Of course he had his demons; we all knew that. But I don't think there was a player on the team who didn't think Coach Switzer cared for him.

When I got to OU and realized my dorm room was better than the house I lived in ... “I ain't never going back.” Winning the national championship. The OU-Texas games.

I'm at the hospital, and it's a huge health system. We have four hospitals and clinics and do a lot in the North Texas area.

Last year, the week of the OU-Texas game, I gave the prayer, and I took my OU helmet over to the leadership meeting. It was behind the podium. When I got ready to give the prayer, I took it out and I told all the Texas fans, “I'll be available for pastoral care issues for Texas fans after the OU-Texas game.”

The first time I got cut by the Chicago Bears, I remember how disappointed I was. I remember talking to my high school coach. Mickey Beare said to me, “If you never play another down, thank God for what football has already given you. You got an education, and now you can really go do something with your life.”

I share my story, but most of the time I'm listening to other people's stories. As a chaplain working in the hospital, working in the medical field, one of the things that helps you enter anybody's room is when they see how big you are.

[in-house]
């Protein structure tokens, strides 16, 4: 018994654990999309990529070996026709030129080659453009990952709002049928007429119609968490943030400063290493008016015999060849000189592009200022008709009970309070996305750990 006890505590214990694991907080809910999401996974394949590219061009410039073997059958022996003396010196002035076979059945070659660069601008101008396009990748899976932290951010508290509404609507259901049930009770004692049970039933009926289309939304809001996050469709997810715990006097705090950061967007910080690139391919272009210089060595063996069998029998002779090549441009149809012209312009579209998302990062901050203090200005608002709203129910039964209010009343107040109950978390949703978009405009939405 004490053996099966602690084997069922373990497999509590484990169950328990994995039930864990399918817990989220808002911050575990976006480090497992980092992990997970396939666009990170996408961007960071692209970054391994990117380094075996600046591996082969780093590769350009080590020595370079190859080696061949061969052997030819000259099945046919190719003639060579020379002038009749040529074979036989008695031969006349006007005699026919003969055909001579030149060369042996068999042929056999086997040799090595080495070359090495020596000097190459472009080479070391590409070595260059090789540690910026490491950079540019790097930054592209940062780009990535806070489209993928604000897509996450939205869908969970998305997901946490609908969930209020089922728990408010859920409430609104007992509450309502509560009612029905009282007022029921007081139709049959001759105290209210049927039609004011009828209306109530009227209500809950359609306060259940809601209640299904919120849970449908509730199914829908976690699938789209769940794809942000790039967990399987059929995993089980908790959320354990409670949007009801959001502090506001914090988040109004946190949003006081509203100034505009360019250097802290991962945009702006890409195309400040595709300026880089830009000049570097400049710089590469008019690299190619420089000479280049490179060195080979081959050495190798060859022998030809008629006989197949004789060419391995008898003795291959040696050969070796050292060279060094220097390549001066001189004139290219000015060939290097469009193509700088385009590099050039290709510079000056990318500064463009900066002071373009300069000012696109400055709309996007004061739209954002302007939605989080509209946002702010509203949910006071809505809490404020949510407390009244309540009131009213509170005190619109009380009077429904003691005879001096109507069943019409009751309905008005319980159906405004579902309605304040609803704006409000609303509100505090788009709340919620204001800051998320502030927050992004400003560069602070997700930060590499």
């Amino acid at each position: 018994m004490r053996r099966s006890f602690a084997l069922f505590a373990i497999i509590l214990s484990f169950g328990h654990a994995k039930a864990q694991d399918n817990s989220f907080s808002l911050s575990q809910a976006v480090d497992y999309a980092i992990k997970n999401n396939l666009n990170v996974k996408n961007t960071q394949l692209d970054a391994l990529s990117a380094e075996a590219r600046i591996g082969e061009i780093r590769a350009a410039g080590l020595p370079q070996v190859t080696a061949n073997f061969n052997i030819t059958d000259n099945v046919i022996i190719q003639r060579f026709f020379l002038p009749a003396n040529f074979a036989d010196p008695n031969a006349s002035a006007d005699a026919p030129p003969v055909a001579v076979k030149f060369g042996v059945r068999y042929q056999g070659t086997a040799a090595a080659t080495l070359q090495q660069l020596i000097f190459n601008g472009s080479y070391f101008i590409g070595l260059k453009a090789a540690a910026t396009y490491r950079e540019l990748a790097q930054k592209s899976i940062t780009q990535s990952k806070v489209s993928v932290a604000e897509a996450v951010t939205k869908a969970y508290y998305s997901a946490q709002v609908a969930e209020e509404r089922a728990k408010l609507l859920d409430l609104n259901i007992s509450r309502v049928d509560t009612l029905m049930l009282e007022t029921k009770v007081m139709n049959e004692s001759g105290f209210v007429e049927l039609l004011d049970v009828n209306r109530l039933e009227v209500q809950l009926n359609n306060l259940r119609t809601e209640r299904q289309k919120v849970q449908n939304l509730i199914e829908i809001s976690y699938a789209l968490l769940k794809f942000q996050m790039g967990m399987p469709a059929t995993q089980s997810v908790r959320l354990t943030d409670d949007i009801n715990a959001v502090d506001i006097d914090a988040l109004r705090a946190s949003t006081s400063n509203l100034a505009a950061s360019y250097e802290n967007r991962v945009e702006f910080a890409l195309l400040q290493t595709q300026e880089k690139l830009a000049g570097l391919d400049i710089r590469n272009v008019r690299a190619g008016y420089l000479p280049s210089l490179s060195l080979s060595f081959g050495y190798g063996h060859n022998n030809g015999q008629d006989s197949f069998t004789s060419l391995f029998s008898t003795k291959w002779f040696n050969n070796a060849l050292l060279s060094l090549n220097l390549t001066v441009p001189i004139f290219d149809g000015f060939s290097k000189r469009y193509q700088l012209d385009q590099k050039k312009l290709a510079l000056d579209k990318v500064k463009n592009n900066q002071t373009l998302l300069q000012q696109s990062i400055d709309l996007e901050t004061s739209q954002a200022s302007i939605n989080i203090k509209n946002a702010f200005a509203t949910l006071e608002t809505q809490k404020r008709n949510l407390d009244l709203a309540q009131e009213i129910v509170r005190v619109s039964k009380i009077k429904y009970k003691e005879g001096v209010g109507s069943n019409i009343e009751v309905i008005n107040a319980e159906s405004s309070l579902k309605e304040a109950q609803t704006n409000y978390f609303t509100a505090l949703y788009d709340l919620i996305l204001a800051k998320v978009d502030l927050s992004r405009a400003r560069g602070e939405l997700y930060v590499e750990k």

They go, “Wow, you must've played football.” I always tell them, “Yeah, I'm a recovering athlete.” They'll laugh. Then we'll go from there. That just leads to all kinds of other discussions. It allows me to connect with people, and it allows for an opportunity for things to relax so people can tell their stories. And a lot of times, they just end up talking.

Several days ago, I was called to a room to visit with a patient who was leaving the hospital. She was going to be discharged, but she was going into hospice care, which meant she was going home to die.


by Jason Kersey
OU Sports Reporter
Jason Kersey became The Oklahoman's OU football beat writer in May 2012 after a year covering high school sports and OSU recruiting. Before joining the newspaper in November 2006 as a part-time results clerk, he covered high school football for...